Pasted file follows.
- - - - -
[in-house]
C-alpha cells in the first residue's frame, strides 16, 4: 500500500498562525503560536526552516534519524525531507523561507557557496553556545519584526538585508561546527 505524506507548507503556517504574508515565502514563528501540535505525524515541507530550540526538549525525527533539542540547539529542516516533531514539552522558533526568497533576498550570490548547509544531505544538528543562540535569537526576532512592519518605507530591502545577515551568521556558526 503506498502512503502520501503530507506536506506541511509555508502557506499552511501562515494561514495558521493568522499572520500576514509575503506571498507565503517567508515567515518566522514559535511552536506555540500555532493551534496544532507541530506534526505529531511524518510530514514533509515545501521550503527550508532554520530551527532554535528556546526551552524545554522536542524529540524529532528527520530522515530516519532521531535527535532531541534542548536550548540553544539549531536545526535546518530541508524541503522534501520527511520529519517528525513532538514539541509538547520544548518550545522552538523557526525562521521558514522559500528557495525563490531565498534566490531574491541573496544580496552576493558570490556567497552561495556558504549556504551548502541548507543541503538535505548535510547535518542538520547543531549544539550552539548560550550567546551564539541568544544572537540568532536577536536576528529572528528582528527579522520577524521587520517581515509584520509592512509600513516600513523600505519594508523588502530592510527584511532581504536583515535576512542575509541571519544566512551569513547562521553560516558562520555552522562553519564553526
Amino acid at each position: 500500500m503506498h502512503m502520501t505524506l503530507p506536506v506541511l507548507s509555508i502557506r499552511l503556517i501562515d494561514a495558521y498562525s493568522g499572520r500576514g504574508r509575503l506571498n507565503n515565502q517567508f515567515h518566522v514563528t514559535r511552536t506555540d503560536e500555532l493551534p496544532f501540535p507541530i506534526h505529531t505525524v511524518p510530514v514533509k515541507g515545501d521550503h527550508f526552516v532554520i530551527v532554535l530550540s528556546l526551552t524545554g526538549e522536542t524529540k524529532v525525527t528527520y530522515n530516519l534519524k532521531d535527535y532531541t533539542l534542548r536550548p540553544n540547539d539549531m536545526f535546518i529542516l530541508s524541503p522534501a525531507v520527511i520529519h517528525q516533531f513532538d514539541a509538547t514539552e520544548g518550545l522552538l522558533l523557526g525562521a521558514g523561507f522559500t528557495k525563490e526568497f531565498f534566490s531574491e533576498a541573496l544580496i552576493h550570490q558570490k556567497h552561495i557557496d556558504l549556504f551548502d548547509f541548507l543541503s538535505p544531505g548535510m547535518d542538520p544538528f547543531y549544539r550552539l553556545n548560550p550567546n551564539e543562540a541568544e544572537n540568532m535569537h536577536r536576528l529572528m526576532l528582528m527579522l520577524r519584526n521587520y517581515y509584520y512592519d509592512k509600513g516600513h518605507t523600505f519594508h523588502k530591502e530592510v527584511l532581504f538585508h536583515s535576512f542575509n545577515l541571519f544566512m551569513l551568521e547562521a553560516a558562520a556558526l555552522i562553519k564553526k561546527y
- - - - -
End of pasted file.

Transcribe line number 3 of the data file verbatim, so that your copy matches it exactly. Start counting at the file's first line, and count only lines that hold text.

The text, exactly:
Amino acid at each position: 500500500m503506498h502512503m502520501t505524506l503530507p506536506v506541511l507548507s509555508i502557506r499552511l503556517i501562515d494561514a495558521y498562525s493568522g499572520r500576514g504574508r509575503l506571498n507565503n515565502q517567508f515567515h518566522v514563528t514559535r511552536t506555540d503560536e500555532l493551534p496544532f501540535p507541530i506534526h505529531t505525524v511524518p510530514v514533509k515541507g515545501d521550503h527550508f526552516v532554520i530551527v532554535l530550540s528556546l526551552t524545554g526538549e522536542t524529540k524529532v525525527t528527520y530522515n530516519l534519524k532521531d535527535y532531541t533539542l534542548r536550548p540553544n540547539d539549531m536545526f535546518i529542516l530541508s524541503p522534501a525531507v520527511i520529519h517528525q516533531f513532538d514539541a509538547t514539552e520544548g518550545l522552538l522558533l523557526g525562521a521558514g523561507f522559500t528557495k525563490e526568497f531565498f534566490s531574491e533576498a541573496l544580496i552576493h550570490q558570490k556567497h552561495i557557496d556558504l549556504f551548502d548547509f541548507l543541503s538535505p544531505g548535510m547535518d542538520p544538528f547543531y549544539r550552539l553556545n548560550p550567546n551564539e543562540a541568544e544572537n540568532m535569537h536577536r536576528l529572528m526576532l528582528m527579522l520577524r519584526n521587520y517581515y509584520y512592519d509592512k509600513g516600513h518605507t523600505f519594508h523588502k530591502e530592510v527584511l532581504f538585508h536583515s535576512f542575509n545577515l541571519f544566512m551569513l551568521e547562521a553560516a558562520a556558526l555552522i562553519k564553526k561546527y